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"Trick" Questions for new Physio grads

Discussion in 'Biomechanics, Sports and Foot orthoses' started by canuckfeet, Nov 22, 2013.

  1. canuckfeet

    canuckfeet Member


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    Hi all,

    I will be delivering a presentation to a small group of recent MSc. Physiotherapy grads next week and I'm looking for some "trick" questions to ask them. My goal with these "trick" questions is to generate some discussion and "out of the box" thinking.

    An example that comes to mind is the one about tibialis anterior function: Is it an inverter or an everter? Can anyone offer up any similarly stimulating questions?

    Thanks in advance!
     
  2. Craig Payne

    Craig Payne Moderator

    Articles:
    6
    Is tibialis anterior an inverter or everter of the foot?
     
  3. canuckfeet

    canuckfeet Member

    It's a good one to ask, right?
     
  4. Lab Guy

    Lab Guy Well-Known Member

    If it's a small group maybe you make it a workshop. Have them do the Supination Resistance test, Jack's test, Maximum Pronation test and Single Heel Raise test on each other. Find out what their level of understanding and then discuss to extend their level of understanding.

    Find a person with pes planus and another with pes cavus. Discuss the difference, show how the Supination Resistance test and Jacks test is usually easier on the cavus foot and explain why. Discuss STJ axis location differences with these two foot types. Have them open a door close to the hinges verses the door knob to understand how much more force a tendon is exerting when the moment arm is short (opening door close to hinges/axis of rotation. Have them practice the Maximum Eversion Test and discuss it.

    Go through the main points of gait analysis and what to look for. We all like to learn while getting hands on experience to bring forth greater understanding. You don't need trick questions. Good luck with it.

    Steven
     
  5. Rob Kidd

    Rob Kidd Well-Known Member

    I am not sure what your objective is here, but trick questions, IMHO, are rarely a good strategy. Tib ant is a mild invertor, unless you can show me differently. Rob
     
  6. Craig Payne

    Craig Payne Moderator

    Articles:
    6
    Tib ant can be an everter if its insertion is lateral to a more medial STJ axis --- thats why I use it as a "trick" question --> stimulate thinking and discussion about the impacts of anatomical variability.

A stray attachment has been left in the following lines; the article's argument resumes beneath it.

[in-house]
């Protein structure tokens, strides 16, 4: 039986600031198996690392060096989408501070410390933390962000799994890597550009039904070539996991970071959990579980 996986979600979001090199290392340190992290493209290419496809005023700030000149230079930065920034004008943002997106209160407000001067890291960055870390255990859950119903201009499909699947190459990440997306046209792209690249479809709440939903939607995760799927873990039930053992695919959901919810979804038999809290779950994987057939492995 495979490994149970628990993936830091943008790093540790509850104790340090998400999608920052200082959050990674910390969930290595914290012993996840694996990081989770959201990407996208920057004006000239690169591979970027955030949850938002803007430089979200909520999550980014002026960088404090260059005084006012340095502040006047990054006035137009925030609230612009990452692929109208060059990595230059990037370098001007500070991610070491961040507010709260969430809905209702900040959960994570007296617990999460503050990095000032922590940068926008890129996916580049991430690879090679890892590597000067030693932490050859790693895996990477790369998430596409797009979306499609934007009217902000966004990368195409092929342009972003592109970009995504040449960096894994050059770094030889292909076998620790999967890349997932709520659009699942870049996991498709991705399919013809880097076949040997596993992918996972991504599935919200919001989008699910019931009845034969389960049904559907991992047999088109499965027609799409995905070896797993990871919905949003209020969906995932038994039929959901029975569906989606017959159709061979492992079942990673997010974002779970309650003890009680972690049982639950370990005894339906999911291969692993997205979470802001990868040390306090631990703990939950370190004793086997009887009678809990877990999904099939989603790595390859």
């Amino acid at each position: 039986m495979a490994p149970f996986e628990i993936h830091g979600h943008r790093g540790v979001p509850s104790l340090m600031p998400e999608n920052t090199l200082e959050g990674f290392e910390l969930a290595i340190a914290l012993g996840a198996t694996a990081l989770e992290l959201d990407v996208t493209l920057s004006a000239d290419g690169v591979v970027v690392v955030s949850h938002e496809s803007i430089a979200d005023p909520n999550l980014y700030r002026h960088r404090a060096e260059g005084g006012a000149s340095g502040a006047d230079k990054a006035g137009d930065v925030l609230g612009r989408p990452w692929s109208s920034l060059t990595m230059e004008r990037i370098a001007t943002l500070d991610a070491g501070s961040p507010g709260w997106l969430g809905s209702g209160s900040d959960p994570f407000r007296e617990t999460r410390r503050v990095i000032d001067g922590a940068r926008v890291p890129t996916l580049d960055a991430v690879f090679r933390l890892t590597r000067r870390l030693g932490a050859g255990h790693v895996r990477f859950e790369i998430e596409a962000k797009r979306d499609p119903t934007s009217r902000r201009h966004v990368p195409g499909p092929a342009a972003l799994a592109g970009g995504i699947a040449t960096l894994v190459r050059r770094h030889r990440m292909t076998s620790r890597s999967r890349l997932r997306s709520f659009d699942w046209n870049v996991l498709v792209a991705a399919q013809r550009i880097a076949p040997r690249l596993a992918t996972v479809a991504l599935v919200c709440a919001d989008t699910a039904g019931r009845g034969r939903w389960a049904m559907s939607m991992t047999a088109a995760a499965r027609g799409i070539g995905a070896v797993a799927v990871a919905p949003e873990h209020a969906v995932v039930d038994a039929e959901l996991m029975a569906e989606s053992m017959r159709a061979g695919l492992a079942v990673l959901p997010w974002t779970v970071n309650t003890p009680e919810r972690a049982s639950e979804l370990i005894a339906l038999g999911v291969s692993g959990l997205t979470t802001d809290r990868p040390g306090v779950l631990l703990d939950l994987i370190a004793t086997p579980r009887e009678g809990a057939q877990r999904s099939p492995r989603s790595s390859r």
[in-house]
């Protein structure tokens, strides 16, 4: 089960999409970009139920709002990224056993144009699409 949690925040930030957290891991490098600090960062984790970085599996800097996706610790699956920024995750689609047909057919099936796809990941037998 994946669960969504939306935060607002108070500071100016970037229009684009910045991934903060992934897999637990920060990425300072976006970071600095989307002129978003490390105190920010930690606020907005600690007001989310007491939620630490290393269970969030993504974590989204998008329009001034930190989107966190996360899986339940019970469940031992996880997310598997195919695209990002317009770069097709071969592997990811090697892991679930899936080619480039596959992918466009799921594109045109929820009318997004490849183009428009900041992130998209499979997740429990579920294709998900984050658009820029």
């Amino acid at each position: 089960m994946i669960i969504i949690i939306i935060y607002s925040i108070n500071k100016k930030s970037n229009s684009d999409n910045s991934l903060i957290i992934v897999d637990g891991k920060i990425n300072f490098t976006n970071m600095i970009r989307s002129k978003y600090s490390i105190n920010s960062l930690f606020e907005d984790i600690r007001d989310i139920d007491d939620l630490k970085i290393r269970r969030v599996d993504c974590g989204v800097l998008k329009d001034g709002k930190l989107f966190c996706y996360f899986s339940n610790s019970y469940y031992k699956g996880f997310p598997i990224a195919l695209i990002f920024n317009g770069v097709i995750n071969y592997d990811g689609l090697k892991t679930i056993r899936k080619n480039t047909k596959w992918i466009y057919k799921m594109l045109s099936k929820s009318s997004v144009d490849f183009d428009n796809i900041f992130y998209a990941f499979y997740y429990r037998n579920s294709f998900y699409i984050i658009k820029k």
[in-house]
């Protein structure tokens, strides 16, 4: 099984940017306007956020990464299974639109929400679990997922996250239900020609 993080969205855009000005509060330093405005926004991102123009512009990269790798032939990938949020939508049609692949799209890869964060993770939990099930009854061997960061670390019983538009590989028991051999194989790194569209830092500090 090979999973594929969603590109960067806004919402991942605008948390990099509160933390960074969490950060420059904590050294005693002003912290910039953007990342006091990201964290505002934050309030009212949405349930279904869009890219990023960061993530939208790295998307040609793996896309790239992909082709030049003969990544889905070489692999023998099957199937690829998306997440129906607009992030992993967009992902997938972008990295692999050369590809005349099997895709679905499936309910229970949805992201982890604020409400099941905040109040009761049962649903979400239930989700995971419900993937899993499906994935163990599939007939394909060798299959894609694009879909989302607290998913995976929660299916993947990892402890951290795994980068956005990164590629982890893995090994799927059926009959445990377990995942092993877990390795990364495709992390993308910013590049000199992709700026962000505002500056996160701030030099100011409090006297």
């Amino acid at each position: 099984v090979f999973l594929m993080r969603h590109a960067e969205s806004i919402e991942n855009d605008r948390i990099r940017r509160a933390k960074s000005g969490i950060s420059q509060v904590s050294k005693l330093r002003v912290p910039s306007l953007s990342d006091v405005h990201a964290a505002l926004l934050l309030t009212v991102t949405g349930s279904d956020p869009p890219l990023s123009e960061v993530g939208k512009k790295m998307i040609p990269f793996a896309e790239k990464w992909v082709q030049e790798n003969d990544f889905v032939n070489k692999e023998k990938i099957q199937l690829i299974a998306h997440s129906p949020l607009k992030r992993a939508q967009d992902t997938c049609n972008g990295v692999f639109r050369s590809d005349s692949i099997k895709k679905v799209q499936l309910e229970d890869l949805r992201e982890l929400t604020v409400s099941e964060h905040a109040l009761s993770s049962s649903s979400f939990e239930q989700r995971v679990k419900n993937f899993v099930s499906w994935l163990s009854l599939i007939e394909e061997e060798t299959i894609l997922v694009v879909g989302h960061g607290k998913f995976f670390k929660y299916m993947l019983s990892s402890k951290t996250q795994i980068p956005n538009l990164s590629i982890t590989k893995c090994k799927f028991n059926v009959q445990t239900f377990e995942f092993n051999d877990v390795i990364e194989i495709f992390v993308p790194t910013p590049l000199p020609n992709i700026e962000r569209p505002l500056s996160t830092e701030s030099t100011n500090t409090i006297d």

7. Rob Kidd

    Rob Kidd Well-Known Member

    To clever for me. That would have to be a VERY medially deviated axis. And that begs the question - was it always like that - or did pathomechanics make it so.....?
     
  8. wdd

    wdd Well-Known Member

    So you-ve got a lever arm, a fulcrum, a force and a direction and time, etc of application of the force.
    Personally I'd want to be focusing on the effects that variations of the above elements could have on function and highlight it with examples including hands on.

    Bill
     
  9. Rob Kidd

    Rob Kidd Well-Known Member

    The point I am making is that typically, TA is a mild invertor. If on occassions, this is not the case as a result of an abberant ST axis, is this cause, or effect? That is, has pathomechanics caused the abnormal axis, and thus the abnormal TA action? We are quick to forget Wolf
     
  10. The anterior tibial (AT) muscle action is dependent on its location relative to the subtalar joint (STJ) axis. If the AT is medial to the STJ axis, then the muscle will exert a STJ supination moment. If the AT is lateral to the STJ axis, then the muscle will exert a STJ pronation moment. While not common, I routinely see patients where the AT can easily exert a STJ pronation moment since their STJ axes are significantly medially deviated.

    Therefore, the AT muscle can be either a supinator or pronator, depending on the STJ axis location. That is the reality of the variability of the human foot.
     
  11. RobinP

    RobinP Well-Known Member

    I have seen a number of patients with STJ statically more medially rotated than the Tib Ant insertion. Tends to be even more so dynamically

    I always find an interesting question, especially to physios, depending on their biomech knowledge is to define overpronation(a term I never use except to argue against the very usage of the word

    Good info here for the grads http://content.yudu.com/A1w1fo/32DY...Url=http://www.sportspodiatryinfo.co.uk/blog/
     
  12. Rob Kidd

    Rob Kidd Well-Known Member

    But as I said earlier - but the world has shied away from it: cause or effect? RE: Wolf. Is pathomechanics caused by the abnormal (medially deviated) s/t axis, or is it the cause of the abnormal function. Wolf is insidious, life long, and happens of a timescale that most people would not recognise. We did some work years ago on the IT tract and hip prosthetics with regard to how they potentially migrated out of the femoral shaft. But that was years ago. Rob
     
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